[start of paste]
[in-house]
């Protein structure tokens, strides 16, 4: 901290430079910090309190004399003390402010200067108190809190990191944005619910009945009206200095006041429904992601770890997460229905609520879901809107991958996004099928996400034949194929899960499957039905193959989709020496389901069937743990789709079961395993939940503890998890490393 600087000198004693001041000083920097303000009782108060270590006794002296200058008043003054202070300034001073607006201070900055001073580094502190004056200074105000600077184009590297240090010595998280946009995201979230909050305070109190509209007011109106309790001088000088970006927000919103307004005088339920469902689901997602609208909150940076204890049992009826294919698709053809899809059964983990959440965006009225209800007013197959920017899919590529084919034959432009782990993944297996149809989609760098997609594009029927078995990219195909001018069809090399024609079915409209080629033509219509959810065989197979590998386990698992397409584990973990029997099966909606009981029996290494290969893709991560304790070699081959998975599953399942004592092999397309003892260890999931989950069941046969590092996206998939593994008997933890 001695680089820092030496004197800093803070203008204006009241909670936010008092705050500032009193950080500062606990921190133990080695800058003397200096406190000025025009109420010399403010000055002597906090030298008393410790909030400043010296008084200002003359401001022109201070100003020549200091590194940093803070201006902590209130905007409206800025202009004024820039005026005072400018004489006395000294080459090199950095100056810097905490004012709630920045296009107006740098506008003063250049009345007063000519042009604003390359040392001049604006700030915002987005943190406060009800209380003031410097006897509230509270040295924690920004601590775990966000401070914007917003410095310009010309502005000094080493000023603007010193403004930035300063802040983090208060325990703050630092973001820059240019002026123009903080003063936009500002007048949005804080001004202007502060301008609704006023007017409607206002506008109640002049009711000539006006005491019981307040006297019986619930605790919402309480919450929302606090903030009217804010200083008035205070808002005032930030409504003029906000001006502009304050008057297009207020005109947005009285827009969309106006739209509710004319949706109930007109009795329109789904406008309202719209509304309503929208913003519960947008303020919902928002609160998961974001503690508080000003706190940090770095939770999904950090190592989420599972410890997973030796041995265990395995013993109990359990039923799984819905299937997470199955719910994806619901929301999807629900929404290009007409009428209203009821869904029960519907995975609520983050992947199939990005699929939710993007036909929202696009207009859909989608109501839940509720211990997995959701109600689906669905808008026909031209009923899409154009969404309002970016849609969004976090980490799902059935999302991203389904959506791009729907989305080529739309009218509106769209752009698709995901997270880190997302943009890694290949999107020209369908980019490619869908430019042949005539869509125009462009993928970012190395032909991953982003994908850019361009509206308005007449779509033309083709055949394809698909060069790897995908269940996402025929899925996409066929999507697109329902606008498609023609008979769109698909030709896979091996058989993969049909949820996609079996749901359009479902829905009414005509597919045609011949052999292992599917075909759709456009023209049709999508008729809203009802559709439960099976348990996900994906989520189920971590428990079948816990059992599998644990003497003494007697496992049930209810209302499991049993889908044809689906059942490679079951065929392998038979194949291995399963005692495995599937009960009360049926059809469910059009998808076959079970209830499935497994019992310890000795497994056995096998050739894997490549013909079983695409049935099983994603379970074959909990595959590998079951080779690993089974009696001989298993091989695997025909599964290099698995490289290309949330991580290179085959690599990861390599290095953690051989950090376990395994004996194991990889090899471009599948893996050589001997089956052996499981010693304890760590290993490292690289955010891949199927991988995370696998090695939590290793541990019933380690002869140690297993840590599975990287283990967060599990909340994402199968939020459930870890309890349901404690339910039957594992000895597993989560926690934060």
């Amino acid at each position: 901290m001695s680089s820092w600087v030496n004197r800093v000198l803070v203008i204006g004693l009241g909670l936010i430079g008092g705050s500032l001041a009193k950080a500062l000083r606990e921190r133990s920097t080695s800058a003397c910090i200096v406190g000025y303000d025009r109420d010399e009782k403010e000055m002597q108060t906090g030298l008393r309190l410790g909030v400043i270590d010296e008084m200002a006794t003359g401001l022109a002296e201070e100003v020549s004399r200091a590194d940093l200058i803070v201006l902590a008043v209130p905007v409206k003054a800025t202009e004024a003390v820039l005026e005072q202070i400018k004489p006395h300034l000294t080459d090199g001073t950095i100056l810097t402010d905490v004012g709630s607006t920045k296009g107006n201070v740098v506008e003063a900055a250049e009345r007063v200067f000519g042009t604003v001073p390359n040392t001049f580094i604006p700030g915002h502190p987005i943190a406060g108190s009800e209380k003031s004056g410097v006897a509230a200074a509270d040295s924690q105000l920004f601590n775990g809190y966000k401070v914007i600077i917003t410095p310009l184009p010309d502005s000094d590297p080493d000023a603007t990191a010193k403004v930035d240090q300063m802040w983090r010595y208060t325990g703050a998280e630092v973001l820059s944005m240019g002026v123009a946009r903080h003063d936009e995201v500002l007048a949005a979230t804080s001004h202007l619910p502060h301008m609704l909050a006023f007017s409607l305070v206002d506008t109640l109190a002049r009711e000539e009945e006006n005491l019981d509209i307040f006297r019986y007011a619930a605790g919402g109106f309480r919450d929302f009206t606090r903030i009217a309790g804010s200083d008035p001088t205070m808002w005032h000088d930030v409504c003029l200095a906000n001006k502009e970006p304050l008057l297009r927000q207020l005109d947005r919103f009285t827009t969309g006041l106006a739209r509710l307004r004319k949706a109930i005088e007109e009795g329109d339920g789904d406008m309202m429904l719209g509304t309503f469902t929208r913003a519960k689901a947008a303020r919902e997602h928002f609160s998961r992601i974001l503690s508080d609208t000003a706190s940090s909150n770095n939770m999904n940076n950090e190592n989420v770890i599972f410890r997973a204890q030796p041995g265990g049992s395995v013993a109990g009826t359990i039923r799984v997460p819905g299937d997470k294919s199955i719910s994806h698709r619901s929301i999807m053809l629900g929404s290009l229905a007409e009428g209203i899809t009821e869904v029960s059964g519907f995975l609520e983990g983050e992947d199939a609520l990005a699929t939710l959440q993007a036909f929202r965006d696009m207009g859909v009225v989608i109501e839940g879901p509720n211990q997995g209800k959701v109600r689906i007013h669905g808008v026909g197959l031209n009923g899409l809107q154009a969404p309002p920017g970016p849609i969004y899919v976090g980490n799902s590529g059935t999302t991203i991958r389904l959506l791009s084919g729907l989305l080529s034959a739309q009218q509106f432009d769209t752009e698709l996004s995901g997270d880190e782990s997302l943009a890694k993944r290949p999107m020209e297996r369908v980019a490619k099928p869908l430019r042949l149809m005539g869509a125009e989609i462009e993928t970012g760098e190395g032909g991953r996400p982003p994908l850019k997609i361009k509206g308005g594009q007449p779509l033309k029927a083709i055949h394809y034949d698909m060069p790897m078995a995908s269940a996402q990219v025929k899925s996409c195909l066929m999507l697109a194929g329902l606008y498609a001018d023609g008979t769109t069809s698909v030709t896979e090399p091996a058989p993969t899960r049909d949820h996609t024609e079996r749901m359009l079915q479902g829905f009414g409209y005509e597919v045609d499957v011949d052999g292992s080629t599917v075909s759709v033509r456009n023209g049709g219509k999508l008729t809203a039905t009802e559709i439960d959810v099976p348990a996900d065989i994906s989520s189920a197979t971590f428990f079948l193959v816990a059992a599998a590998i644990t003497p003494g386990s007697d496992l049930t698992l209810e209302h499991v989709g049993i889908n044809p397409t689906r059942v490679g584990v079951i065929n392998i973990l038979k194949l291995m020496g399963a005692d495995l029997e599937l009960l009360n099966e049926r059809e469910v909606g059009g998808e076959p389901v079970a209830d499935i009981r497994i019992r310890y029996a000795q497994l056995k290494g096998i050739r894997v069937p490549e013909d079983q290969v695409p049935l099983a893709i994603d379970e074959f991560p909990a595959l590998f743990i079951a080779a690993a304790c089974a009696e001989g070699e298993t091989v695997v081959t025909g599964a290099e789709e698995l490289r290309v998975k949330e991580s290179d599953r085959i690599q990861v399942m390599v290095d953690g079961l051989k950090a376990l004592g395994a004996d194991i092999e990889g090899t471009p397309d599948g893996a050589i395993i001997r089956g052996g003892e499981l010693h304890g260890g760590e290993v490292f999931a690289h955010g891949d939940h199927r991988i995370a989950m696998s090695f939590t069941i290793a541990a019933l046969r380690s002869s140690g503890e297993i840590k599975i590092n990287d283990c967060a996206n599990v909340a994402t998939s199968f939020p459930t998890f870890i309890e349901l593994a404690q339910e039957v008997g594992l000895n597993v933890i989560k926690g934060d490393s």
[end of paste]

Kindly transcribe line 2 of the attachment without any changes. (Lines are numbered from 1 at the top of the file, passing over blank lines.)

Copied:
């Protein structure tokens, strides 16, 4: 901290430079910090309190004399003390402010200067108190809190990191944005619910009945009206200095006041429904992601770890997460229905609520879901809107991958996004099928996400034949194929899960499957039905193959989709020496389901069937743990789709079961395993939940503890998890490393 600087000198004693001041000083920097303000009782108060270590006794002296200058008043003054202070300034001073607006201070900055001073580094502190004056200074105000600077184009590297240090010595998280946009995201979230909050305070109190509209007011109106309790001088000088970006927000919103307004005088339920469902689901997602609208909150940076204890049992009826294919698709053809899809059964983990959440965006009225209800007013197959920017899919590529084919034959432009782990993944297996149809989609760098997609594009029927078995990219195909001018069809090399024609079915409209080629033509219509959810065989197979590998386990698992397409584990973990029997099966909606009981029996290494290969893709991560304790070699081959998975599953399942004592092999397309003892260890999931989950069941046969590092996206998939593994008997933890 001695680089820092030496004197800093803070203008204006009241909670936010008092705050500032009193950080500062606990921190133990080695800058003397200096406190000025025009109420010399403010000055002597906090030298008393410790909030400043010296008084200002003359401001022109201070100003020549200091590194940093803070201006902590209130905007409206800025202009004024820039005026005072400018004489006395000294080459090199950095100056810097905490004012709630920045296009107006740098506008003063250049009345007063000519042009604003390359040392001049604006700030915002987005943190406060009800209380003031410097006897509230509270040295924690920004601590775990966000401070914007917003410095310009010309502005000094080493000023603007010193403004930035300063802040983090208060325990703050630092973001820059240019002026123009903080003063936009500002007048949005804080001004202007502060301008609704006023007017409607206002506008109640002049009711000539006006005491019981307040006297019986619930605790919402309480919450929302606090903030009217804010200083008035205070808002005032930030409504003029906000001006502009304050008057297009207020005109947005009285827009969309106006739209509710004319949706109930007109009795329109789904406008309202719209509304309503929208913003519960947008303020919902928002609160998961974001503690508080000003706190940090770095939770999904950090190592989420599972410890997973030796041995265990395995013993109990359990039923799984819905299937997470199955719910994806619901929301999807629900929404290009007409009428209203009821869904029960519907995975609520983050992947199939990005699929939710993007036909929202696009207009859909989608109501839940509720211990997995959701109600689906669905808008026909031209009923899409154009969404309002970016849609969004976090980490799902059935999302991203389904959506791009729907989305080529739309009218509106769209752009698709995901997270880190997302943009890694290949999107020209369908980019490619869908430019042949005539869509125009462009993928970012190395032909991953982003994908850019361009509206308005007449779509033309083709055949394809698909060069790897995908269940996402025929899925996409066929999507697109329902606008498609023609008979769109698909030709896979091996058989993969049909949820996609079996749901359009479902829905009414005509597919045609011949052999292992599917075909759709456009023209049709999508008729809203009802559709439960099976348990996900994906989520189920971590428990079948816990059992599998644990003497003494007697496992049930209810209302499991049993889908044809689906059942490679079951065929392998038979194949291995399963005692495995599937009960009360049926059809469910059009998808076959079970209830499935497994019992310890000795497994056995096998050739894997490549013909079983695409049935099983994603379970074959909990595959590998079951080779690993089974009696001989298993091989695997025909599964290099698995490289290309949330991580290179085959690599990861390599290095953690051989950090376990395994004996194991990889090899471009599948893996050589001997089956052996499981010693304890760590290993490292690289955010891949199927991988995370696998090695939590290793541990019933380690002869140690297993840590599975990287283990967060599990909340994402199968939020459930870890309890349901404690339910039957594992000895597993989560926690934060």